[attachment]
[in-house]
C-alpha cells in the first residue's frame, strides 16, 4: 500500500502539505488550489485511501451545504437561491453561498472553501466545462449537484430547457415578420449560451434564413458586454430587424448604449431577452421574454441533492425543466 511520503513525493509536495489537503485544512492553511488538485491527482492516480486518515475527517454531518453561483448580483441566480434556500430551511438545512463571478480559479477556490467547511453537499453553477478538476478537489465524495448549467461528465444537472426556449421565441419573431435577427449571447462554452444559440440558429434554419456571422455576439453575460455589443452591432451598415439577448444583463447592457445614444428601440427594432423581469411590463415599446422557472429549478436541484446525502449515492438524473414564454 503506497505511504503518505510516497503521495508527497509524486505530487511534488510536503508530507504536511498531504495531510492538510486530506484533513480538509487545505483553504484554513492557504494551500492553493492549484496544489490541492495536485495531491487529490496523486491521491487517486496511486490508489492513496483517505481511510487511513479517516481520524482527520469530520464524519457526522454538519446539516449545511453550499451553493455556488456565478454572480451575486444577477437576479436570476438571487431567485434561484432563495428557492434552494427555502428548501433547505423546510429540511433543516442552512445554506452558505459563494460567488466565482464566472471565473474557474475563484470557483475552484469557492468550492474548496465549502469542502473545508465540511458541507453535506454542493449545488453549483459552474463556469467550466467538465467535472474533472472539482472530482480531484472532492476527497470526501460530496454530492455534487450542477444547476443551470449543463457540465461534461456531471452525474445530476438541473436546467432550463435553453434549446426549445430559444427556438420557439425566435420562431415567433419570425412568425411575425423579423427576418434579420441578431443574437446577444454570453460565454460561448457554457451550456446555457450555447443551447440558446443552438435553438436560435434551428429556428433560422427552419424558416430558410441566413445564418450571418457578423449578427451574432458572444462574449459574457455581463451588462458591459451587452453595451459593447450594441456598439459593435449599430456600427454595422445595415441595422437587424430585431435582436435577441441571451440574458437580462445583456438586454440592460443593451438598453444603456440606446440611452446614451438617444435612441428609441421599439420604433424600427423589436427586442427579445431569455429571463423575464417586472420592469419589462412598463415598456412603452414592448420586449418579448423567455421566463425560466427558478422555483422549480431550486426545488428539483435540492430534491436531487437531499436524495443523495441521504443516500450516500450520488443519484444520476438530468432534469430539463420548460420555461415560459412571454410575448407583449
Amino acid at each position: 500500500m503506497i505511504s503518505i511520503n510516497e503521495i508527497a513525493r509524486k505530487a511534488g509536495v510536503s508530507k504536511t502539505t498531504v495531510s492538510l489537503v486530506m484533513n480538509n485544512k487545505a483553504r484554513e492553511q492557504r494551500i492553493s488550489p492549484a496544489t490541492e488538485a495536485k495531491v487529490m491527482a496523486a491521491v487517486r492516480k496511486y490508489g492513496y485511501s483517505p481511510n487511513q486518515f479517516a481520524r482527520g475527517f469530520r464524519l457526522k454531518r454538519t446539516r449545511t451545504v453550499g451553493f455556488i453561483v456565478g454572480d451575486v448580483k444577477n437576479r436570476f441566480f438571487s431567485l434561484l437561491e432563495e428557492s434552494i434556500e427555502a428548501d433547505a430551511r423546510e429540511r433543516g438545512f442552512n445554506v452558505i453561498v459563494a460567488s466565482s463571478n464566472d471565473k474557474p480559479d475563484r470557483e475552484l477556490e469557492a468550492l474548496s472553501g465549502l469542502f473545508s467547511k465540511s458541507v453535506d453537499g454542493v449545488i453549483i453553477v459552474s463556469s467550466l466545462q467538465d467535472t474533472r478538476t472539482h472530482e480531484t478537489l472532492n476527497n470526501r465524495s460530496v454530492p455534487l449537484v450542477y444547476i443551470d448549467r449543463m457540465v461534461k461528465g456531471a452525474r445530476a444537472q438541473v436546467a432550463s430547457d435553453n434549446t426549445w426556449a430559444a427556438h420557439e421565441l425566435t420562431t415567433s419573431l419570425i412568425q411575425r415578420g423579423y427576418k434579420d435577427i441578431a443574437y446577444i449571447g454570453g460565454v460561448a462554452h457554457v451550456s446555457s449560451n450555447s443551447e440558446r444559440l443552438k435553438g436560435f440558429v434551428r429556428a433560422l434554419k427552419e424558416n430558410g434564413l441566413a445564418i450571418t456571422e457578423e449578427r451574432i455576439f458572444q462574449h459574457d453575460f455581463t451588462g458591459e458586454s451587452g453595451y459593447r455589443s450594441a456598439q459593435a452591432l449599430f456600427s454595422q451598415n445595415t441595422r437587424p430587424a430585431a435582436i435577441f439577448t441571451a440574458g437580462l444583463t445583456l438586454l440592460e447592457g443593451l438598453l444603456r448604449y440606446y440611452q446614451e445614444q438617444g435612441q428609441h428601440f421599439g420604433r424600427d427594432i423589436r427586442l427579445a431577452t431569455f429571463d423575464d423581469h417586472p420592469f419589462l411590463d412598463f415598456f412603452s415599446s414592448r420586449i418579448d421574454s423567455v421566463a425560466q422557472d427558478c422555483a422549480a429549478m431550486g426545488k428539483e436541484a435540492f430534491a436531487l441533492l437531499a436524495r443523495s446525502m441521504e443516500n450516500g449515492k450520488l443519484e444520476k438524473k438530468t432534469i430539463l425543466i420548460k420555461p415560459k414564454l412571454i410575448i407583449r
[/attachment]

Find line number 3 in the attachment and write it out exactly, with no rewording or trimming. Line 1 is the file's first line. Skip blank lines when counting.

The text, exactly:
Amino acid at each position: 500500500m503506497i505511504s503518505i511520503n510516497e503521495i508527497a513525493r509524486k505530487a511534488g509536495v510536503s508530507k504536511t502539505t498531504v495531510s492538510l489537503v486530506m484533513n480538509n485544512k487545505a483553504r484554513e492553511q492557504r494551500i492553493s488550489p492549484a496544489t490541492e488538485a495536485k495531491v487529490m491527482a496523486a491521491v487517486r492516480k496511486y490508489g492513496y485511501s483517505p481511510n487511513q486518515f479517516a481520524r482527520g475527517f469530520r464524519l457526522k454531518r454538519t446539516r449545511t451545504v453550499g451553493f455556488i453561483v456565478g454572480d451575486v448580483k444577477n437576479r436570476f441566480f438571487s431567485l434561484l437561491e432563495e428557492s434552494i434556500e427555502a428548501d433547505a430551511r423546510e429540511r433543516g438545512f442552512n445554506v452558505i453561498v459563494a460567488s466565482s463571478n464566472d471565473k474557474p480559479d475563484r470557483e475552484l477556490e469557492a468550492l474548496s472553501g465549502l469542502f473545508s467547511k465540511s458541507v453535506d453537499g454542493v449545488i453549483i453553477v459552474s463556469s467550466l466545462q467538465d467535472t474533472r478538476t472539482h472530482e480531484t478537489l472532492n476527497n470526501r465524495s460530496v454530492p455534487l449537484v450542477y444547476i443551470d448549467r449543463m457540465v461534461k461528465g456531471a452525474r445530476a444537472q438541473v436546467a432550463s430547457d435553453n434549446t426549445w426556449a430559444a427556438h420557439e421565441l425566435t420562431t415567433s419573431l419570425i412568425q411575425r415578420g423579423y427576418k434579420d435577427i441578431a443574437y446577444i449571447g454570453g460565454v460561448a462554452h457554457v451550456s446555457s449560451n450555447s443551447e440558446r444559440l443552438k435553438g436560435f440558429v434551428r429556428a433560422l434554419k427552419e424558416n430558410g434564413l441566413a445564418i450571418t456571422e457578423e449578427r451574432i455576439f458572444q462574449h459574457d453575460f455581463t451588462g458591459e458586454s451587452g453595451y459593447r455589443s450594441a456598439q459593435a452591432l449599430f456600427s454595422q451598415n445595415t441595422r437587424p430587424a430585431a435582436i435577441f439577448t441571451a440574458g437580462l444583463t445583456l438586454l440592460e447592457g443593451l438598453l444603456r448604449y440606446y440611452q446614451e445614444q438617444g435612441q428609441h428601440f421599439g420604433r424600427d427594432i423589436r427586442l427579445a431577452t431569455f429571463d423575464d423581469h417586472p420592469f419589462l411590463d412598463f415598456f412603452s415599446s414592448r420586449i418579448d421574454s423567455v421566463a425560466q422557472d427558478c422555483a422549480a429549478m431550486g426545488k428539483e436541484a435540492f430534491a436531487l441533492l437531499a436524495r443523495s446525502m441521504e443516500n450516500g449515492k450520488l443519484e444520476k438524473k438530468t432534469i430539463l425543466i420548460k420555461p415560459k414564454l412571454i410575448i407583449r